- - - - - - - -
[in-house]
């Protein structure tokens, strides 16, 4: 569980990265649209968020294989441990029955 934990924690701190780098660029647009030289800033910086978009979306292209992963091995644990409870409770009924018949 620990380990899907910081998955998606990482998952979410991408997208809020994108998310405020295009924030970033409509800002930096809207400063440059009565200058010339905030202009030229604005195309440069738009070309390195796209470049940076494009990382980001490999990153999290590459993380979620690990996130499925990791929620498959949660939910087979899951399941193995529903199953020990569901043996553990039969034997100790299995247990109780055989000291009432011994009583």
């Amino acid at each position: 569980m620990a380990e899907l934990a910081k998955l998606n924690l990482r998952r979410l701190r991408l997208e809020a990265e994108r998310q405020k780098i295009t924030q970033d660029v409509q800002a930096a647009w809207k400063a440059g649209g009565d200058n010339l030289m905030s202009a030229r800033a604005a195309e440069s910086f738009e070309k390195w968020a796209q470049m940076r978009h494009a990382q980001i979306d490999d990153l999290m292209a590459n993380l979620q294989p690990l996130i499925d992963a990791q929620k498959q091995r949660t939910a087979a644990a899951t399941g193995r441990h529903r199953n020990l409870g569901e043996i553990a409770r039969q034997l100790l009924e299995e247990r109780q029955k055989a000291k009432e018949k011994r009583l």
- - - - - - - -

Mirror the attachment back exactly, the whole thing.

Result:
[in-house]
């Protein structure tokens, strides 16, 4: 569980990265649209968020294989441990029955 934990924690701190780098660029647009030289800033910086978009979306292209992963091995644990409870409770009924018949 620990380990899907910081998955998606990482998952979410991408997208809020994108998310405020295009924030970033409509800002930096809207400063440059009565200058010339905030202009030229604005195309440069738009070309390195796209470049940076494009990382980001490999990153999290590459993380979620690990996130499925990791929620498959949660939910087979899951399941193995529903199953020990569901043996553990039969034997100790299995247990109780055989000291009432011994009583």
């Amino acid at each position: 569980m620990a380990e899907l934990a910081k998955l998606n924690l990482r998952r979410l701190r991408l997208e809020a990265e994108r998310q405020k780098i295009t924030q970033d660029v409509q800002a930096a647009w809207k400063a440059g649209g009565d200058n010339l030289m905030s202009a030229r800033a604005a195309e440069s910086f738009e070309k390195w968020a796209q470049m940076r978009h494009a990382q980001i979306d490999d990153l999290m292209a590459n993380l979620q294989p690990l996130i499925d992963a990791q929620k498959q091995r949660t939910a087979a644990a899951t399941g193995r441990h529903r199953n020990l409870g569901e043996i553990a409770r039969q034997l100790l009924e299995e247990r109780q029955k055989a000291k009432e018949k011994r009583l």